Wilkerson opened the 2005 season as the regular center fielder and leadoff hitter for the new Washington Nationals. On December 7, 2005, Wilkerson was traded to the Texas Rangers along with outfielder Terrmel Sledge and minor league pitching prospect Armando Galarraga for second baseman Alfonso Soriano.
Wilkerson has hit for the cycle twice, the first on June 24, 2003, against Pittsburgh (with the Expos). In that occurrence, Wilkerson became the first player since 1957 to have the minimum four plate appearances and hit for a natural cycle. The second time was on April 6, 2005, against Philadelphia (with the Nationals, in their second game after moving from Montreal). Wilkerson also hit the first grand slam home run hit by a Washington Nationals player
While playing for the Texas Rangers in 2007, Wilkerson hit three home runs in one game - the third player to do so in 2007 behind Alfonso Soriano and Carlos Lee. An injury to, and later the trade of, Mark Teixeira led to Wilkerson making many of his starts at first base in 2007.
On January 31, 2008, Wilkerson signed a one-year contract with the Seattle Mariners. On April 30, he was designated for assignment, and on May 8 was given his unconditional release. May 9, he signed with the Toronto Blue Jays. On August 22, he was put on the 15-day disabled list by the Toronto Blue Jays . On October 30, 2008, Wilkerson filed for free-agency from Toronto.
Wilkerson decided to retire in 2009, having had one hit in nine Triple-A at-bats in the Boston minor league affiliate. He retired with a .247 batting average, .350 on-base percentage and 122 home runs.
On February 23, 2010, Wilkerson attempted a brief comeback by agreeing to a minor league contract with the Philadelphia Phillies. However, he was released on March 29.
In 2014, Wilkerson agreed to manage a middle school baseball team at The King's Academy in West Palm Beach, Florida, leading the team to a league championship in his first year. After the season, Wilkerson was hired as the school's varsity baseball coach.
Wilkerson is also a coach for USA Baseball. In 2014, he was named Volunteer Coach of the Year by the organization.
Wilkerson married Dana Marie Gleason in 2006. They have three children—Ella, Ava and Max. In 2006, he was named a Kentucky Colonel by Governor Ernie Fletcher, the highest honor of the Commonwealth of Kentucky.
Wilkerson participated in numerous charitable functions over the course of his Major League career and he continues to do so post-retirement. He holds a charity golf tournament annually to raise money for various children's charities.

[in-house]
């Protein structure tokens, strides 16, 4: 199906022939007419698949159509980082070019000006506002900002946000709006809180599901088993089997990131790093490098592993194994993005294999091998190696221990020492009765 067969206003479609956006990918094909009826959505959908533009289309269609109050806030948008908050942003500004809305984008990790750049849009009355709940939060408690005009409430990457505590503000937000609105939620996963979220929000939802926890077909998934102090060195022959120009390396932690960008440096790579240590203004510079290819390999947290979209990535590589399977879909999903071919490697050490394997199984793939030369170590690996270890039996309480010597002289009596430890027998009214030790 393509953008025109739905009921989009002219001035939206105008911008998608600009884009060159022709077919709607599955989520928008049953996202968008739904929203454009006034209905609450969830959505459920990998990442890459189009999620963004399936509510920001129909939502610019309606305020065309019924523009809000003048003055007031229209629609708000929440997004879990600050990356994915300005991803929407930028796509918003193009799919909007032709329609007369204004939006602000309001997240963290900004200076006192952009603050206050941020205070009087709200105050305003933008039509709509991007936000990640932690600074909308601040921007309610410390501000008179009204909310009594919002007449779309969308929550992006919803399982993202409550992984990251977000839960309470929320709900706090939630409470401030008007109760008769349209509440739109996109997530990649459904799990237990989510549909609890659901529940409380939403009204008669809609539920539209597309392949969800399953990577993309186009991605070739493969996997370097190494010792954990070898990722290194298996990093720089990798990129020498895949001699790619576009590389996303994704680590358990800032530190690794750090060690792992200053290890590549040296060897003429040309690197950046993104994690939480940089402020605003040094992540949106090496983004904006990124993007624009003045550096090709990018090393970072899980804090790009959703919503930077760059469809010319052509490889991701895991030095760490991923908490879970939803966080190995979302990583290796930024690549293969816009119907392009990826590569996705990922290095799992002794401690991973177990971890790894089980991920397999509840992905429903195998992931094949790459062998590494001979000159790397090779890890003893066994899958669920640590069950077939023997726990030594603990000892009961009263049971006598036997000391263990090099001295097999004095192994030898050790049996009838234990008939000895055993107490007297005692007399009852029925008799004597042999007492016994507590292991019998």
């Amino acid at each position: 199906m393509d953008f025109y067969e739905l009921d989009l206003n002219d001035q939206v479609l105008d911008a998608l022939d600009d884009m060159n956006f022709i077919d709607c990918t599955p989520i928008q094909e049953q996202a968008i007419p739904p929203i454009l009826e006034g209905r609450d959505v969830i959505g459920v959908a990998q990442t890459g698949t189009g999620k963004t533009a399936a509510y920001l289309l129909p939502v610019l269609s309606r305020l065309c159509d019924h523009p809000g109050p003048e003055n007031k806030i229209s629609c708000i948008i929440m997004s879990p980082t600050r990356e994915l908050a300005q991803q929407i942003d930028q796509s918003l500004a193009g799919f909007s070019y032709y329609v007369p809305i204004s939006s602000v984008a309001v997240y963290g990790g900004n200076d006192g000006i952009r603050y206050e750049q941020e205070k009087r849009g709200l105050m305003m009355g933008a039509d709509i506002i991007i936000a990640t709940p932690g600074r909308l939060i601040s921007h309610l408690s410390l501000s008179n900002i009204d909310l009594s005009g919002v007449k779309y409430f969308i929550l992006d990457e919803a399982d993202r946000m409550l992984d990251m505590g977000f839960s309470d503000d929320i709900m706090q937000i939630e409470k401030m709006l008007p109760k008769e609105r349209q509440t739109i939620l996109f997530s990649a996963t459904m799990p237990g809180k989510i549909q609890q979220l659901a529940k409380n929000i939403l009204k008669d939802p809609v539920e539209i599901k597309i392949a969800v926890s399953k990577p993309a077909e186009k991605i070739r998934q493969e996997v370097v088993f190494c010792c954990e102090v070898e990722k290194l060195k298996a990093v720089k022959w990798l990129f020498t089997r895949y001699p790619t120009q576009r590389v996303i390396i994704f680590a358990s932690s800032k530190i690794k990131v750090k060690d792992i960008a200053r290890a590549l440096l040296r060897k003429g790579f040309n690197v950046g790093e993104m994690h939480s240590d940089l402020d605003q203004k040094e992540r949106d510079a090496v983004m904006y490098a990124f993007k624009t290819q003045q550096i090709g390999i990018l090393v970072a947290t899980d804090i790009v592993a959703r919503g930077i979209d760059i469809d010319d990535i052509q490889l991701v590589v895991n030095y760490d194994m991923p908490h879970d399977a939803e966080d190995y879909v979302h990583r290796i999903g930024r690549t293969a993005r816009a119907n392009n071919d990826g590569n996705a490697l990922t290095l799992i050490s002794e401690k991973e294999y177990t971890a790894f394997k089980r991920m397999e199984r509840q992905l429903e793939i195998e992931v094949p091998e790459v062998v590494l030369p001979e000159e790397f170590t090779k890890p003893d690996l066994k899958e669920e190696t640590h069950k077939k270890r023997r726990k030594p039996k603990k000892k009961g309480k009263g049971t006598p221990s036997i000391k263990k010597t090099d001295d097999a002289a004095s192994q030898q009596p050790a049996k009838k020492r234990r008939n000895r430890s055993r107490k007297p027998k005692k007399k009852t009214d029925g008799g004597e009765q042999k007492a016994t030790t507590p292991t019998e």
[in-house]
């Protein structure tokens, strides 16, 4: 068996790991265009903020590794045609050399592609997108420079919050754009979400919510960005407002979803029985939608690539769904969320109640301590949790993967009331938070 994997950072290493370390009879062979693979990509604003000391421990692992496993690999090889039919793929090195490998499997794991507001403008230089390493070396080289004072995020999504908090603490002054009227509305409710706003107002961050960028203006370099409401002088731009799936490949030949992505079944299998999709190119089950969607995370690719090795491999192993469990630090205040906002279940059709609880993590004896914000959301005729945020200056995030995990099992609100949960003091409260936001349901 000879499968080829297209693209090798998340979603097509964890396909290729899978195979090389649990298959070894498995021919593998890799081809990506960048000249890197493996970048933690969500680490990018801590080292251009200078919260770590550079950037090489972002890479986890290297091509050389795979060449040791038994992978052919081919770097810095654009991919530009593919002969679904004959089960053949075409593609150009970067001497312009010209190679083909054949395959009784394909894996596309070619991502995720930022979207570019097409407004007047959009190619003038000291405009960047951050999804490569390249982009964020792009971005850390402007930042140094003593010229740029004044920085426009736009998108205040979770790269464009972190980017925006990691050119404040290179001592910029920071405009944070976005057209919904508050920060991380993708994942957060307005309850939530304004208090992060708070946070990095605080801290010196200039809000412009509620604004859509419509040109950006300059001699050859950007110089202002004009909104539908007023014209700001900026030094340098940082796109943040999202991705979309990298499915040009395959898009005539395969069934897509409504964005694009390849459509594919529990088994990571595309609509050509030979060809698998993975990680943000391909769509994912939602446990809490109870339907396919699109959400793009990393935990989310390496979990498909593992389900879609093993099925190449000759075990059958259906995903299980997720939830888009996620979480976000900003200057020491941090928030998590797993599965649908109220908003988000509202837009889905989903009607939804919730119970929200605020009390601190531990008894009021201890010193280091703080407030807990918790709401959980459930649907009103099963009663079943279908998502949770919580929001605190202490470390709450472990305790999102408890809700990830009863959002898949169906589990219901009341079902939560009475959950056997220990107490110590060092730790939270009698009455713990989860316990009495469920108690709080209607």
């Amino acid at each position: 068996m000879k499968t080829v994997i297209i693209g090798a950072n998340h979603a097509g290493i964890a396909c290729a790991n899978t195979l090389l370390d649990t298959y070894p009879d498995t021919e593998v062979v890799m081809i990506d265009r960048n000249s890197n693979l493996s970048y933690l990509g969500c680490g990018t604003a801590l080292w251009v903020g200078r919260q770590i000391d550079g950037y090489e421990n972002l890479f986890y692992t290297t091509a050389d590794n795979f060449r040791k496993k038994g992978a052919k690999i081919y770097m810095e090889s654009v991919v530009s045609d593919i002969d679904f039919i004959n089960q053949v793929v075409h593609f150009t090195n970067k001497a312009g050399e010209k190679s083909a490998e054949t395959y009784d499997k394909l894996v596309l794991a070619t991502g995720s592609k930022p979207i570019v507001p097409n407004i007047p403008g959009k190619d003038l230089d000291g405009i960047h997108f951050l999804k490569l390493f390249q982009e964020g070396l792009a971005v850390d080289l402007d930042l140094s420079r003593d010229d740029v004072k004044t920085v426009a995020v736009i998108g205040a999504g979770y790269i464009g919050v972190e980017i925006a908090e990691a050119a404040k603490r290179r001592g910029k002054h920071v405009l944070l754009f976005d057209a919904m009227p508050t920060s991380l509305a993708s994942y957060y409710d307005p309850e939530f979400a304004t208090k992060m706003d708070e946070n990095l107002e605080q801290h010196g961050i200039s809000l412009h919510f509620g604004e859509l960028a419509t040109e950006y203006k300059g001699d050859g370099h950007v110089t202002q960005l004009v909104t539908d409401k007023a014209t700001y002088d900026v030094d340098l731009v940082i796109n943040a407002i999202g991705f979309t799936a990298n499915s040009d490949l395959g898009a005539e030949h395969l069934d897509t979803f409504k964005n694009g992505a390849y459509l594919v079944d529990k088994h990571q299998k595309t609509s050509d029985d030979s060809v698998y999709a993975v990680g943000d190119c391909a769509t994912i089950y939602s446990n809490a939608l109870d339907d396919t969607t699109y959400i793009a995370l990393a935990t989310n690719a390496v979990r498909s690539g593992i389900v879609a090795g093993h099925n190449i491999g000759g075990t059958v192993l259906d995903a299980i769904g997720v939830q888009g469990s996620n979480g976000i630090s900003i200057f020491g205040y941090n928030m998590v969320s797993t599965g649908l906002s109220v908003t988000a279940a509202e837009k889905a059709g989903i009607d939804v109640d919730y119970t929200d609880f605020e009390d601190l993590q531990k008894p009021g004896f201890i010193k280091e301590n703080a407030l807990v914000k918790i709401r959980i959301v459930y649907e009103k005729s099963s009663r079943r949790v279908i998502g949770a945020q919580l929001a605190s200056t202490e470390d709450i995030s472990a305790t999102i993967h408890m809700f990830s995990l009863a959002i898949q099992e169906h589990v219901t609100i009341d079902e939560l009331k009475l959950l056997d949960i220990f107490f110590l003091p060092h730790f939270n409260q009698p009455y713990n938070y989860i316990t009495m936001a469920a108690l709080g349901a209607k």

- 1997 College Baseball All-America Team
- 1998 College Baseball All-America Team
- Hitting for the cycle
- List of Florida Gators baseball players in Major League Baseball
- List of Olympic medalists in baseball
- List of University of Florida Olympians
- National College Baseball Hall of Fame
- F Club, Hall of Fame, Gator Greats. Retrieved December 13, 2014.
- "Eight Former Letterwinners Announced to be Hall of Fame Inductees," GatorZone.com (October 15, 2009). Retrieved July 22, 2011.
- National College Baseball Hall of Fame, News, "2012 Hall of Fame inductees announced." Retrieved March 11, 2012.
- "Twenty-seven UF Student-Athletes to Participate in Fall Commencement," GatorZone.com (December 19, 2014). Retrieved December 22, 2014.
- Jays sign Brad Wilkerson, Deal for Kevin Mench
- Red Sox agree to terms with OF Brad Wilkerson on Minor League Contract for 2009 with invitation to Spring Training
- "Wilkerson Leads TKA Baseball to Championship". Retrieved 2014-05-23.
- "ESPN: King's Academy Tabs Brad Wilkerson New Head Baseball Coach". Retrieved 2014-07-20.
- "USA Baseball Names Year-End Award Winners". Retrieved 2014-12-22.
- "Kentucky.gov: Gov. Fletcher Honors Kentucky's Current Major League Baseball Players". Retrieved 2014-08-18.
- Career statistics and player information from MLB, or ESPN, or Baseball-Reference, or Fangraphs, or The Baseball Cube, or Baseball-Reference (Minors)
- Official website
- Baseball America
National League Rookie of the Year